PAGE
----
“The declaration of curfew is acceptable to prevent further anarchy and violence today based on the experience at Mirihana and other places. However, this should not continue. The immediate root cause should soon be addressed. The government (whatever) should immediately negotiate with the IMF to obtain $ 10 billion to end the fuel crisis, energy shortages, essential imports, and loan repayments of this year. Then the unrest might subside. Debt restructuring can be done from next year. If the government is multi-partisan, it is very much better in negotiating with the IMF. There is no point in obtaining ad hoc loans from countries although those could be utilized later. It is already too late. IMF officials completed discussions with the government officials in December although the Report came out in February. This is April. Whatever the weaknesses or biases of the IMF, it is the main international mechanism to rescue countries under international monetary constraints. Undoubtedly, Sri Lanka must agree for strict conditions which could be negotiated. When you fall into a pit, you must escape from the same pit.”
I was looking at the economic side of the crisis and still maintain the same positions except the fifth sentence of the above quote: ‘Debt restructuring can be done from next year.’
Obviously, debt restructuring should start forthwith. Past governments, including the present, have irresponsibly depended on international sovereign bonds at higher rates of interest and purely on commercial conditions even with China. A poor country like Sri Lanka cannot afford that. The present debt obligations for this year appear to exceed $ 7 billion. Forex reserves at present however do not exceed 2 billion, necessary for even essential imports.
The government has appointed a good three-member expert panel to advice and negotiate with the IMF. The appointment of the present Central Bank Governor is also commendable. While negotiating with the countries, like India and China, or institutions like the Asian Development Bank and the World Bank to postpone the dept repayments, if Sri Lanka could obtain around $ 10 billion from the IMF, some of the economic reasons for the present crisis can be ameliorated.
The present political mobilisations with the slogan ‘Gota, go home’ are mainly political, of course based on economic and social reasons. However, to seek IMF assistance to resolve the economic crisis there should be some political stability. This is something Sri Lanka is lacking not only under the present government, but it was there even under the last government.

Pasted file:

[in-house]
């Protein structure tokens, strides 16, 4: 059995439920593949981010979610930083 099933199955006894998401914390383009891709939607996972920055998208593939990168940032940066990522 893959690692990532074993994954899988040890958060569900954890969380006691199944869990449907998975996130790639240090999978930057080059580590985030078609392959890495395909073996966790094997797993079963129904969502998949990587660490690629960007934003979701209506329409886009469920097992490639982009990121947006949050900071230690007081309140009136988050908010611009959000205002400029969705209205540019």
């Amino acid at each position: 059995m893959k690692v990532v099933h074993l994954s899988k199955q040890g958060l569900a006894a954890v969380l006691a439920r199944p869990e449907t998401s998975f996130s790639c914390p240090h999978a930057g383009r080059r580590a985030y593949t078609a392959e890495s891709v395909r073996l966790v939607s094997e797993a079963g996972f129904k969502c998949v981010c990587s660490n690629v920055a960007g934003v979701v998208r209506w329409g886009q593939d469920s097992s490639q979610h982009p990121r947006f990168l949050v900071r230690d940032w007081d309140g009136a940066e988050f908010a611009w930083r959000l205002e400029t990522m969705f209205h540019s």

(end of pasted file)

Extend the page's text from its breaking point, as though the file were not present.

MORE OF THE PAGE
The spontaneous protests from non-political sources at least have understood this calamity without supporting any political party. The question however is what are the alternatives?
During the debates on the IMF report in Parliament, no MP on the government side or in the Opposition never came up with a constructive proposal. Even Sajith Premadasa’s argument was to resolve the Forex crisis acquiring money laundering revealed in the Pandora Papers. The gravity of the crisis was undermined. The debates were focused on personal attacks and trivial political matters.
The Opposition is now proposing a ‘no confidence motion’ on the government and an impeachment against the President if the former is successful. On the other hand, the so-called ‘independents’ who broke away from the government are proposing an ‘interim government’ until the economic crisis is resolved, and the country can hold elections. That kind of a government could include Ranil Wickremesinghe, M. A. Sumanthiran, and Harsha de Silva if not Sajith Premadasa. No Rajapaksa should be included except the President who should promise to leave politics within two years. Under such an interim government the President’s power should be curtailed. This could be the opening for changing the presidential system among other things.
Tribute to Dr. Nilanthi Cooray
I have known Dr. Nilanthi for more than 40 years since her marriage to my cousin Frank.Dr. Nilanthi was born in Moratuwa to a middle-class Catholic family. Her siblings include an older sister and a younger brother, and all three of them were studious. Her parents, especially her father. was a devout Catholic who was a frequent visitor to St. Sebastian’s church in Moratuwa.
Up to grade eight, Nilanthi attended Our Lady of Victories Convent in Moratuwa and then joined the Holy Family Convent in Bambalapitiya. She was accepted to the Medical College in 1972 after her successful results at the A-levels. She traveled daily from Moratuwa to the Medical college until such time she was able to get a place at the medical college hostel. During her final years at the medical college hostel, she succeeded in her studies and graduated as a doctor in 1976.
Her career began as an intern at the Lady Ridgeway Hospital Colombo for six months and another six months at the Castle Street Hospital, Borella working with leading qualified senior doctors. In 1977, she got married to her lifelong friend, Frank Cooray, who was working as a Technical Officer in the Irrigation Department. Her first appointment as a fully-fledged MBBS doctor was at the Narammala Base Hospital. Thereafter she got a transfer to the Lunawa Hospital.